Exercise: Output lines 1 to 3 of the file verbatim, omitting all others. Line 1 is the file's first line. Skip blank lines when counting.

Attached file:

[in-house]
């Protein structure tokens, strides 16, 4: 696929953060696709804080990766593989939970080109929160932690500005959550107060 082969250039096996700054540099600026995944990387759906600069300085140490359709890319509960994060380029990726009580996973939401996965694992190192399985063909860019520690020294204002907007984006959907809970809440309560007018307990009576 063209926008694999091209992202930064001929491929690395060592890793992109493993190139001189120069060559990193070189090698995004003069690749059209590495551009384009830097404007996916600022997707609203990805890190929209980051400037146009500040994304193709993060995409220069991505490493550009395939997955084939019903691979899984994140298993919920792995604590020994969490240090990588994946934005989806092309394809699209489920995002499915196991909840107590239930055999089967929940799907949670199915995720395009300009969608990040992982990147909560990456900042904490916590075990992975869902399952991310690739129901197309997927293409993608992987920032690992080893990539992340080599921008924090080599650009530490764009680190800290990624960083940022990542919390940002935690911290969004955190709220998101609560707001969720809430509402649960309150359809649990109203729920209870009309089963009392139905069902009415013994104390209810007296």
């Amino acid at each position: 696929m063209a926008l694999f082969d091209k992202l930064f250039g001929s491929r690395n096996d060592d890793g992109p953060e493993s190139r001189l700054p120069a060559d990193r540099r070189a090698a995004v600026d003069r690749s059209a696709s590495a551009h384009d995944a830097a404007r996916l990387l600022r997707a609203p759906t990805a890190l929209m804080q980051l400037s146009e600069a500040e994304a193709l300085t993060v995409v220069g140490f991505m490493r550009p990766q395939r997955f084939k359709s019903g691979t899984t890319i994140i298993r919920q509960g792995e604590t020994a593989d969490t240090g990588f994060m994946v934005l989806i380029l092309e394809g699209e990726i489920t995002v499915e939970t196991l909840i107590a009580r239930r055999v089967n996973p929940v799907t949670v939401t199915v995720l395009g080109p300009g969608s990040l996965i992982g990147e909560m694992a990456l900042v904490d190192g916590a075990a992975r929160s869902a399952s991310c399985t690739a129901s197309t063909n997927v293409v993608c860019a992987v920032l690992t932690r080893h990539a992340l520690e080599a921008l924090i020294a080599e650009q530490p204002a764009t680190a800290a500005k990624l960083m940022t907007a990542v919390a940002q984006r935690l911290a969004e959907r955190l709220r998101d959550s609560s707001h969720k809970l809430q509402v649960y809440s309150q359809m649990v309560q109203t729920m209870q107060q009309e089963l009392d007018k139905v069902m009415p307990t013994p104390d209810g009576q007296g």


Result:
[in-house]
């Protein structure tokens, strides 16, 4: 696929953060696709804080990766593989939970080109929160932690500005959550107060 082969250039096996700054540099600026995944990387759906600069300085140490359709890319509960994060380029990726009580996973939401996965694992190192399985063909860019520690020294204002907007984006959907809970809440309560007018307990009576 063209926008694999091209992202930064001929491929690395060592890793992109493993190139001189120069060559990193070189090698995004003069690749059209590495551009384009830097404007996916600022997707609203990805890190929209980051400037146009500040994304193709993060995409220069991505490493550009395939997955084939019903691979899984994140298993919920792995604590020994969490240090990588994946934005989806092309394809699209489920995002499915196991909840107590239930055999089967929940799907949670199915995720395009300009969608990040992982990147909560990456900042904490916590075990992975869902399952991310690739129901197309997927293409993608992987920032690992080893990539992340080599921008924090080599650009530490764009680190800290990624960083940022990542919390940002935690911290969004955190709220998101609560707001969720809430509402649960309150359809649990109203729920209870009309089963009392139905069902009415013994104390209810007296």
């Amino acid at each position: 696929m063209a926008l694999f082969d091209k992202l930064f250039g001929s491929r690395n096996d060592d890793g992109p953060e493993s190139r001189l700054p120069a060559d990193r540099r070189a090698a995004v600026d003069r690749s059209a696709s590495a551009h384009d995944a830097a404007r996916l990387l600022r997707a609203p759906t990805a890190l929209m804080q980051l400037s146009e600069a500040e994304a193709l300085t993060v995409v220069g140490f991505m490493r550009p990766q395939r997955f084939k359709s019903g691979t899984t890319i994140i298993r919920q509960g792995e604590t020994a593989d969490t240090g990588f994060m994946v934005l989806i380029l092309e394809g699209e990726i489920t995002v499915e939970t196991l909840i107590a009580r239930r055999v089967n996973p929940v799907t949670v939401t199915v995720l395009g080109p300009g969608s990040l996965i992982g990147e909560m694992a990456l900042v904490d190192g916590a075990a992975r929160s869902a399952s991310c399985t690739a129901s197309t063909n997927v293409v993608c860019a992987v920032l690992t932690r080893h990539a992340l520690e080599a921008l924090i020294a080599e650009q530490p204002a764009t680190a800290a500005k990624l960083m940022t907007a990542v919390a940002q984006r935690l911290a969004e959907r955190l709220r998101d959550s609560s707001h969720k809970l809430q509402v649960y809440s309150q359809m649990v309560q109203t729920m209870q107060q009309e089963l009392d007018k139905v069902m009415p307990t013994p104390d209810g009576q007296g």